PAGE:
Friday, September 24, 2010

Viko Baumritter 5 Piece Set with Sofa and Chairs

Viko Was The Modern Furniture Line Of Baumritter Furniture, produced in the 1950s and 60s. Baumritter renamed themselves "Ethan Allen". Baumritter's goal was to reinvest their profits and by 1962 the company had 14 furniture factories out East. Later that year Baumritter acquired Kling Factories, Inc. with 3 factories near Jamestown, NY. Kling had a line of 150 steel-furniture pieces which supplemented the Ethan Allen line.

I just picked this lovely orange 5 piece set up today. It consists of a sofa, coffee table, ottoman and two chairs. As soon as I check it all over for flaws it will be available for sale.


Sunday, September 19, 2010

Twiggy, Mods and Hipsters

Twiggy and the Mods were the best thing to happen to fashion, style and design in an era focused on changing the world. The Mods were a subculture of artsy individuals that evolved out of the beatnik coffee house culture in the 1950's in London, England. Their ability to reinvent themselves and their pursuits make this group difficult to define in one little blog post. The Mods redefined beauty. The women pinned their style with short hair, little makeup but loads of eye liner and mascara and those oh so short mini skirts . The men were for the first time free to express themselves freely wearing Italian suits with narrow lapels, v-neck shirts, skinny ties and pointed leather shoes. Everyone wanted to cash in on this new sophisticated bohemian sense of style and attitude. Soon the fashion world began to mainstream the "mod" style. In 1966 Twiggy was named the "Face of 1966" by the Daily Express and by 1967 she was on the cover of Vogue and The Tatler. She became known worldwide and everyone wanted to be Mod.

In 1967 I was a skinny little girl living in suburbia and desperately trying to figure out how I fit in. I loved the Beatles, Pop Art and Mod clothes. Twiggy made skinny cool and Mod was fun. As Mod swept the USA I swept the stores buying miniskirts, fish net hose, go go boots and bright colors galore. I had found a way out of my black and white life. But as with all good things Mod went to the wayside and a new subculture emerged, Hippies.

Fast forward to the Hipsters. They are the current cool subculture of artsy individuals born of middle class parents and fond of independent films, alternative music and the liberal arts. They tend to be well educated and have a flair for fashion. In 2003 they got their own handbook coined by Robert Lanham. The Hipster Handbook is a funny guide for those of us who once were "Mod".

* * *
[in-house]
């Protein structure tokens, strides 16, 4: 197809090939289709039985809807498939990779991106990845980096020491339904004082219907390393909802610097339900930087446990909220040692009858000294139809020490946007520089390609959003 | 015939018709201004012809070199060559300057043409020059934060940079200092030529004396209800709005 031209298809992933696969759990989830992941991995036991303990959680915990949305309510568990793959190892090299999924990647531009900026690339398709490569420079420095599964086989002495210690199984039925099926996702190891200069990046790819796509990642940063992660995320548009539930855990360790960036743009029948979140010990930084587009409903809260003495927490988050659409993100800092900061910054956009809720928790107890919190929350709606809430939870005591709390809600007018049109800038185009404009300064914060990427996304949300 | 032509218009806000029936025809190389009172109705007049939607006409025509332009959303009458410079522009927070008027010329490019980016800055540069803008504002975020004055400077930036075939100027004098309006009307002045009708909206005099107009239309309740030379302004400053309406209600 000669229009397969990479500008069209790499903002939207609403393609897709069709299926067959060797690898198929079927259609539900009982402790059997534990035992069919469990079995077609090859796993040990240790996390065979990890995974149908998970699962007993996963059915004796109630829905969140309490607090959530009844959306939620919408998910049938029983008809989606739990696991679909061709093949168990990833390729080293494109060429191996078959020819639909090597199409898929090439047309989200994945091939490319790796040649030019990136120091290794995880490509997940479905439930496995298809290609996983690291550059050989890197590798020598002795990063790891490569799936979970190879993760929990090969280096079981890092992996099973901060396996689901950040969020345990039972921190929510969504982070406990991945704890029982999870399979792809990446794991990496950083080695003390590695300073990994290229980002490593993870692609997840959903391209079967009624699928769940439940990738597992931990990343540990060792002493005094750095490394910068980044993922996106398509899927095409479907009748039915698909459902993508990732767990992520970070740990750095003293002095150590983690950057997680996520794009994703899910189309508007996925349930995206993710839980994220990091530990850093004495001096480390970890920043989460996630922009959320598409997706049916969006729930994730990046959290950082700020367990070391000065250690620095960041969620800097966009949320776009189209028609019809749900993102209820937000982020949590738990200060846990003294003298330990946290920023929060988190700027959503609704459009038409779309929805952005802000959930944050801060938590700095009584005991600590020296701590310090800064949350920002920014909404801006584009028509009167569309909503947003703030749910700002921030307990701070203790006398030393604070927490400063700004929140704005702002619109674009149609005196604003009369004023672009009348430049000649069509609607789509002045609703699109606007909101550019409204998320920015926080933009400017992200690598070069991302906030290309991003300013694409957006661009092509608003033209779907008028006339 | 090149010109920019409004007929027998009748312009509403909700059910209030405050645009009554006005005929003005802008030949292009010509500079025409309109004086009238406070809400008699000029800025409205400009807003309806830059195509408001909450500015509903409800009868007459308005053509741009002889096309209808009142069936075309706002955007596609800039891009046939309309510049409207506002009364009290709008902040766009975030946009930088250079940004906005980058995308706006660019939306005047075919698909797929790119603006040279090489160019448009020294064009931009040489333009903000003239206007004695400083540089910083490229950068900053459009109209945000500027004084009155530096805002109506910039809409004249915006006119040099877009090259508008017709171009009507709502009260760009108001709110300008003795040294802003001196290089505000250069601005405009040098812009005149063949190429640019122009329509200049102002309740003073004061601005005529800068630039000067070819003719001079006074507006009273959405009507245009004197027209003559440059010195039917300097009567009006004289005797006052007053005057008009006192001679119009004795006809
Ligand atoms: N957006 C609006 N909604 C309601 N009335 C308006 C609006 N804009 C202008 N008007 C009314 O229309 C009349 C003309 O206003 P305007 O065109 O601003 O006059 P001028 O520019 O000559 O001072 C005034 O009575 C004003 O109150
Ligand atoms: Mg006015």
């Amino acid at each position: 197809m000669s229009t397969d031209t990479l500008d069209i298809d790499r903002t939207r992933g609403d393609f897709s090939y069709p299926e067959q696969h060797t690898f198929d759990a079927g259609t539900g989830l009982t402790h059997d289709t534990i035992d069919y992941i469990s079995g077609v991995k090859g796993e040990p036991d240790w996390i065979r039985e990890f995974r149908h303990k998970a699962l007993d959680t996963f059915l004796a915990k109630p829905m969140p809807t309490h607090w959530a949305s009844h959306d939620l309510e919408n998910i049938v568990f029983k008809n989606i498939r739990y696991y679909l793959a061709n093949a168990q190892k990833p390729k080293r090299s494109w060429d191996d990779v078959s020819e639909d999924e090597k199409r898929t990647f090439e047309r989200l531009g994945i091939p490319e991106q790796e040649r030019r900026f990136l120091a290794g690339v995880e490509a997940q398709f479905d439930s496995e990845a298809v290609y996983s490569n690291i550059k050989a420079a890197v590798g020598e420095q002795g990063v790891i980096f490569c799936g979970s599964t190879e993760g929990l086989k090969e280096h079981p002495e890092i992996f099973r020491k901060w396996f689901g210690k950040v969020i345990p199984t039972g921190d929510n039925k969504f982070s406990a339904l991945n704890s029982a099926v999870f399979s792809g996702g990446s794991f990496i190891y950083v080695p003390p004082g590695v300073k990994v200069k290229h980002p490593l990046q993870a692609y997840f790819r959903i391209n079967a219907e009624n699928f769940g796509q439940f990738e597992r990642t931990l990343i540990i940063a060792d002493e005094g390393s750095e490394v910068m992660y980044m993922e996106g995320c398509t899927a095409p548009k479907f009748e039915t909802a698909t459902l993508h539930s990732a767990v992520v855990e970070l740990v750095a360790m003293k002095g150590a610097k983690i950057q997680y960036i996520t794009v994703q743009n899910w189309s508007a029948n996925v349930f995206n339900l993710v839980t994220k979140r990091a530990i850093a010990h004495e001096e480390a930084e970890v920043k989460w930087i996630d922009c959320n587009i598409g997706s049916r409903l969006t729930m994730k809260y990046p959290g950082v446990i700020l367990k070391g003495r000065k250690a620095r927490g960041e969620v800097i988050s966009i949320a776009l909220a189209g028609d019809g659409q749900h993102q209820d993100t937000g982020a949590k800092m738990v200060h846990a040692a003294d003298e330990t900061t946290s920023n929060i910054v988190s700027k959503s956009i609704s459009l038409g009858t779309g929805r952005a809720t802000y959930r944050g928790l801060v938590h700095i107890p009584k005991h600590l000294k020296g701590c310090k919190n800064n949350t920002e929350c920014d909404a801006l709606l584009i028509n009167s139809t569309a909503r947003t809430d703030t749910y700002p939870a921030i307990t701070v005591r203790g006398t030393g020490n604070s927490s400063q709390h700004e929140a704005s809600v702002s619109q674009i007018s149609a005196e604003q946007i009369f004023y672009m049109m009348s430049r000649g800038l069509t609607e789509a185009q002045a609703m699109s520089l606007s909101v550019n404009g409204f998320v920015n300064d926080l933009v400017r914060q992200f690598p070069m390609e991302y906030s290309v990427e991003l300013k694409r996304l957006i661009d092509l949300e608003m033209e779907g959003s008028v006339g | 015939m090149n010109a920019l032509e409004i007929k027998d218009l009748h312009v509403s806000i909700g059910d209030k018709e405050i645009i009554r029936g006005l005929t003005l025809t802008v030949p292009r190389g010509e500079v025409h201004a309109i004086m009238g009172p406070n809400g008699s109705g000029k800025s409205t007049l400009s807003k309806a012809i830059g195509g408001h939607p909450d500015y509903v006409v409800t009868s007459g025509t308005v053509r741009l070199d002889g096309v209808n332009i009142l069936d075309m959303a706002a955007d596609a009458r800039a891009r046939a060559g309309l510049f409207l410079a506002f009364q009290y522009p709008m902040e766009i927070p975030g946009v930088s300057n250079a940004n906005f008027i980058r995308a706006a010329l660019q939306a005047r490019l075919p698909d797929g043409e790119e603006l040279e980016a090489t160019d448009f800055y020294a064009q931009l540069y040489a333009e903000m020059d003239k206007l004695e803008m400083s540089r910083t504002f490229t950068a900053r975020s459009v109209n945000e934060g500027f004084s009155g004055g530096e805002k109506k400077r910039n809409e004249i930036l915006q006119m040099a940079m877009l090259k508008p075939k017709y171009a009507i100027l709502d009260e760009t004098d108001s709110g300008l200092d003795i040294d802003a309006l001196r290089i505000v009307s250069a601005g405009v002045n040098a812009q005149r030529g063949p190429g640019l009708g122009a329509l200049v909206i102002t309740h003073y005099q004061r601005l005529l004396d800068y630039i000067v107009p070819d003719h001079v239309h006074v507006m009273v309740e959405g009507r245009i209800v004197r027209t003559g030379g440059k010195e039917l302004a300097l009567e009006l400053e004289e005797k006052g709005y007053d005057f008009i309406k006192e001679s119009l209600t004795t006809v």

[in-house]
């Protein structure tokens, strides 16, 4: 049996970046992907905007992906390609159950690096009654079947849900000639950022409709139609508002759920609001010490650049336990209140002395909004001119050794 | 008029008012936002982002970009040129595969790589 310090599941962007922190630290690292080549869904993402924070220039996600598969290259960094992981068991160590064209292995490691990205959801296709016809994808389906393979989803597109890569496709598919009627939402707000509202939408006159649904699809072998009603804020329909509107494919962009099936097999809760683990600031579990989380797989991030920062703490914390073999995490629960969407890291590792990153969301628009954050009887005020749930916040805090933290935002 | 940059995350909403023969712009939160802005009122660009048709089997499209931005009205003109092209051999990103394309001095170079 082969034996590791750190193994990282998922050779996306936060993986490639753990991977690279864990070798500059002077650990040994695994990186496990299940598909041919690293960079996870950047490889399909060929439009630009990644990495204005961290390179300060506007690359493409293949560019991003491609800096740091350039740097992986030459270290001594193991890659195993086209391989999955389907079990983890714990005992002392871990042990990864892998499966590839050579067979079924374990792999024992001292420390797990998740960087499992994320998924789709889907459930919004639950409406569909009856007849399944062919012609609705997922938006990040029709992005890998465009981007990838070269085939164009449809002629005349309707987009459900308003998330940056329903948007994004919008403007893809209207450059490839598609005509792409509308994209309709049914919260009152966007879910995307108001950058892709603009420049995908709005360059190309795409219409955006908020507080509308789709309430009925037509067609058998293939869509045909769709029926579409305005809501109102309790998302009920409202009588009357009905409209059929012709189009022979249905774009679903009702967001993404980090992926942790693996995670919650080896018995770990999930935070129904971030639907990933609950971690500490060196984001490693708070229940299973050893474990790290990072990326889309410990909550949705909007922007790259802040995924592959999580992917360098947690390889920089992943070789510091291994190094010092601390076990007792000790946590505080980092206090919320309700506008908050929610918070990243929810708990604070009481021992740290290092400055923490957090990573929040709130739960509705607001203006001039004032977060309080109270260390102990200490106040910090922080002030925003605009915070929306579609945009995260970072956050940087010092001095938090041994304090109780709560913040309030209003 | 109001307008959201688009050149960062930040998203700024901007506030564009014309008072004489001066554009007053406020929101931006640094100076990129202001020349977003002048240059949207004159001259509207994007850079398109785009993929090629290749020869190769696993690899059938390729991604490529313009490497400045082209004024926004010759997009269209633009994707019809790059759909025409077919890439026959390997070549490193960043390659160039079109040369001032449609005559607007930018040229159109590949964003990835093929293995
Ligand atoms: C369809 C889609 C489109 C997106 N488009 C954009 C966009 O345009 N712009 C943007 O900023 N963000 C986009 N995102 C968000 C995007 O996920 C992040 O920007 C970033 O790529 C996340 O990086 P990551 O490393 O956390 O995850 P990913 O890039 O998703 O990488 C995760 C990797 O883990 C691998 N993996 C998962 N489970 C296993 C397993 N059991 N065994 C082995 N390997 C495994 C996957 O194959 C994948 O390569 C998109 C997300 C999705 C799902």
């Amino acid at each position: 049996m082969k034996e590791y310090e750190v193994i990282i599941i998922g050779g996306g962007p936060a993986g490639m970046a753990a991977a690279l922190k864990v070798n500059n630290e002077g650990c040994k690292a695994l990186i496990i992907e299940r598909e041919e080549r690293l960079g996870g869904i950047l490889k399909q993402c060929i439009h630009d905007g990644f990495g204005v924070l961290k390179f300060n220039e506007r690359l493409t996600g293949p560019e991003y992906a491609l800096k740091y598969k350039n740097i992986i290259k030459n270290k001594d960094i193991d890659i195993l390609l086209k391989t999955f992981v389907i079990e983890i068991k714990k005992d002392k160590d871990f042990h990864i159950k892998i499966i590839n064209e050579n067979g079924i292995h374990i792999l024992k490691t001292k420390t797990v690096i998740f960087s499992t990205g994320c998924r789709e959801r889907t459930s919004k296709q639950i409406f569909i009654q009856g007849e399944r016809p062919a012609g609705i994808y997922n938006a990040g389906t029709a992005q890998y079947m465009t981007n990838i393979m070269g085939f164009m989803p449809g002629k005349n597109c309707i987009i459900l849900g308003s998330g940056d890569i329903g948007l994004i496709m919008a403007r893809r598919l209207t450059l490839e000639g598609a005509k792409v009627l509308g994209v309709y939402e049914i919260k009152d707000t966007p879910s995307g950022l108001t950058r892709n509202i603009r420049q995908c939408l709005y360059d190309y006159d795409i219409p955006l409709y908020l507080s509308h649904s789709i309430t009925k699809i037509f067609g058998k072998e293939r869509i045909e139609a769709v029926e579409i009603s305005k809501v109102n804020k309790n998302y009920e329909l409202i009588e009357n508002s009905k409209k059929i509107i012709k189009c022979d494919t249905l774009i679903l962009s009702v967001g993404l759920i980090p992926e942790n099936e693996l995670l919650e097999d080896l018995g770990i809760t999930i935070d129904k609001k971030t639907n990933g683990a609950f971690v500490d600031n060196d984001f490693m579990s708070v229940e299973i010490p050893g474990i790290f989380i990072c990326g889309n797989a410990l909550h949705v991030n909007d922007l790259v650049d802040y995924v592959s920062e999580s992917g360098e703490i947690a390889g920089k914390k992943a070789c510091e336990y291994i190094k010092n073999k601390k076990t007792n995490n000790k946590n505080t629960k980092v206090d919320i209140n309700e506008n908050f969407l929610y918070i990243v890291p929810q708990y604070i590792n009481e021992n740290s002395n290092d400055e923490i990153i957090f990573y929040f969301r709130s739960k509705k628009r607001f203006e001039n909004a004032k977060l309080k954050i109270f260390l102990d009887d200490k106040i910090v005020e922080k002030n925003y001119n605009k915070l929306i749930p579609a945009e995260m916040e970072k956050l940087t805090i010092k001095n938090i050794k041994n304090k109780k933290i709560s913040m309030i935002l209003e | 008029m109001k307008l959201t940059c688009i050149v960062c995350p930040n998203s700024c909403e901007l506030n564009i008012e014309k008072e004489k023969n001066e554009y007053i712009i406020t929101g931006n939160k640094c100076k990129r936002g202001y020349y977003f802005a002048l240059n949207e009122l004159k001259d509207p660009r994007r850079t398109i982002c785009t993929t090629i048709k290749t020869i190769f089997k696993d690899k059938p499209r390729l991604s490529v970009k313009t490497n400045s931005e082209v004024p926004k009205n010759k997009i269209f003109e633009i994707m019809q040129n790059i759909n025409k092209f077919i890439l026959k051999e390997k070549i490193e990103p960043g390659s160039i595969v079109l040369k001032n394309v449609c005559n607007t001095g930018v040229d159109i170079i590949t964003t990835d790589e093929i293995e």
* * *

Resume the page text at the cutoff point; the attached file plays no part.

Saturday, September 18, 2010

Coffee and Desert

The weather here is beginning to change and cooler days are ahead. I love curling up on the sofa with a cup of coffee and my favorite read on these days. When I saw this 50's era Seltmann Weiden coffee set it reminded me that the holidays are just around the corner and it's not to soon to start getting ready. This set can be purchased HERE.


Friday, September 17, 2010

Tailgating, Picnics and Autumn Oh My!

It's September and there is something in the air. It might be one last family gathering or the first. Pictured is a double decker Redmon picnic basket with original plates. I have had one of these for several years now and just love it. When I came across this little gem I knew someone would love it just as much as I love mine. It's the time for picnics and tailgate parties. This basket is ready for some new memories! Available HERE!


Sunday, September 12, 2010

Children's Singer Sewing Machine

The little sewing machine that could! This was such a cute little sewing machine and it worked so I couldn't resist trying to find a new home for it. It's a children's Singer Lockstitch sewing machine made in England in the late 1980s. It takes 4 D batteries and runs like a charm. What a fun way to introduce sewing to a child or use it for small projects. It's available for purchase HERE.


Saturday, September 4, 2010

Faribault and Why Shift Matters

I just came across this wonderful Faribault 100% wool blanket and scooped it up for a mere $2.00. Just as the Civil War was ending a German immigrant and cabinet maker Carl Klemer founded the company in 1865. Starting with a carding machine powered by horses on a treadmill Klemer's company supplied blankets to the Army, military, airlines and department stores. Faribault had been listed as one of our nation's oldest family owned businesses. A change in the trade laws about 10 years ago have made it almost impossible for our textile industries to compete with cheap labor overseas. Faribault was just another casualty in that shift.

These blankets are a reminder to the demise of the American Textile Industry. The last great hold out for quality American made woolen blankets shut their doors in 2009. Over 200,000 U.S. textile workers have lost their jobs since 2003.